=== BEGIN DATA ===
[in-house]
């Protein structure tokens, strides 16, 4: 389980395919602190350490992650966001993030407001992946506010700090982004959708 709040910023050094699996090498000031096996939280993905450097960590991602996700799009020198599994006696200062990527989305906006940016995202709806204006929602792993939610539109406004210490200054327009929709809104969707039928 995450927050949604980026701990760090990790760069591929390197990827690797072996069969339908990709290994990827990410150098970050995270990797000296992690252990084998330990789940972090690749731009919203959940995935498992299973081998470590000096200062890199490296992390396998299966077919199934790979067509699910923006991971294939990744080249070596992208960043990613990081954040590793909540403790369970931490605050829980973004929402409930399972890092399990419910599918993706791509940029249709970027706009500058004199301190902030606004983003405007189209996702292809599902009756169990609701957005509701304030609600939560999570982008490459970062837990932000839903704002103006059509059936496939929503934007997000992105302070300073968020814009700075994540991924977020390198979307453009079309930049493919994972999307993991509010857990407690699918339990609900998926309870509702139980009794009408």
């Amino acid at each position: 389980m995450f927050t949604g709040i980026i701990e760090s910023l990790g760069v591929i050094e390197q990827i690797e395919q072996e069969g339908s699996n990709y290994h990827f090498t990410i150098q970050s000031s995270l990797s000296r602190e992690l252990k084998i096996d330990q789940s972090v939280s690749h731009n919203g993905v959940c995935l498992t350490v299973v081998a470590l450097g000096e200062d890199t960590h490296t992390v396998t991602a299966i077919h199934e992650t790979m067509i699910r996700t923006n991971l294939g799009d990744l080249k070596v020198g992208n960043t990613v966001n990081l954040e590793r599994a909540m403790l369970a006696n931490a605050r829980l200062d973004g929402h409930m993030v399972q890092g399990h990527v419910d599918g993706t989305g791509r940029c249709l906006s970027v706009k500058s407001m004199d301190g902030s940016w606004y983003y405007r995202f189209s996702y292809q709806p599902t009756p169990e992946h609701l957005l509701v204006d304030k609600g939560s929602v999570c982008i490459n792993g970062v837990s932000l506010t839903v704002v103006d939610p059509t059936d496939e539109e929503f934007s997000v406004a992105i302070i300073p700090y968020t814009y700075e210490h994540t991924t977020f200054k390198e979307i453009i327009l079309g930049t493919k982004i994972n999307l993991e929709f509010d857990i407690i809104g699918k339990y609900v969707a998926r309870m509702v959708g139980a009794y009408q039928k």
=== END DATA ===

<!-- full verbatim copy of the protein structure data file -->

[in-house]
């Protein structure tokens, strides 16, 4: 389980395919602190350490992650966001993030407001992946506010700090982004959708 709040910023050094699996090498000031096996939280993905450097960590991602996700799009020198599994006696200062990527989305906006940016995202709806204006929602792993939610539109406004210490200054327009929709809104969707039928 995450927050949604980026701990760090990790760069591929390197990827690797072996069969339908990709290994990827990410150098970050995270990797000296992690252990084998330990789940972090690749731009919203959940995935498992299973081998470590000096200062890199490296992390396998299966077919199934790979067509699910923006991971294939990744080249070596992208960043990613990081954040590793909540403790369970931490605050829980973004929402409930399972890092399990419910599918993706791509940029249709970027706009500058004199301190902030606004983003405007189209996702292809599902009756169990609701957005509701304030609600939560999570982008490459970062837990932000839903704002103006059509059936496939929503934007997000992105302070300073968020814009700075994540991924977020390198979307453009079309930049493919994972999307993991509010857990407690699918339990609900998926309870509702139980009794009408």
């Amino acid at each position: 389980m995450f927050t949604g709040i980026i701990e760090s910023l990790g760069v591929i050094e390197q990827i690797e395919q072996e069969g339908s699996n990709y290994h990827f090498t990410i150098q970050s000031s995270l990797s000296r602190e992690l252990k084998i096996d330990q789940s972090v939280s690749h731009n919203g993905v959940c995935l498992t350490v299973v081998a470590l450097g000096e200062d890199t960590h490296t992390v396998t991602a299966i077919h199934e992650t790979m067509i699910r996700t923006n991971l294939g799009d990744l080249k070596v020198g992208n960043t990613v966001n990081l954040e590793r599994a909540m403790l369970a006696n931490a605050r829980l200062d973004g929402h409930m993030v399972q890092g399990h990527v419910d599918g993706t989305g791509r940029c249709l906006s970027v706009k500058s407001m004199d301190g902030s940016w606004y983003y405007r995202f189209s996702y292809q709806p599902t009756p169990e992946h609701l957005l509701v204006d304030k609600g939560s929602v999570c982008i490459n792993g970062v837990s932000l506010t839903v704002v103006d939610p059509t059936d496939e539109e929503f934007s997000v406004a992105i302070i300073p700090y968020t814009y700075e210490h994540t991924t977020f200054k390198e979307i453009i327009l079309g930049t493919k982004i994972n999307l993991e929709f509010d857990i407690i809104g699918k339990y609900v969707a998926r309870m509702v959708g139980a009794y009408q039928k």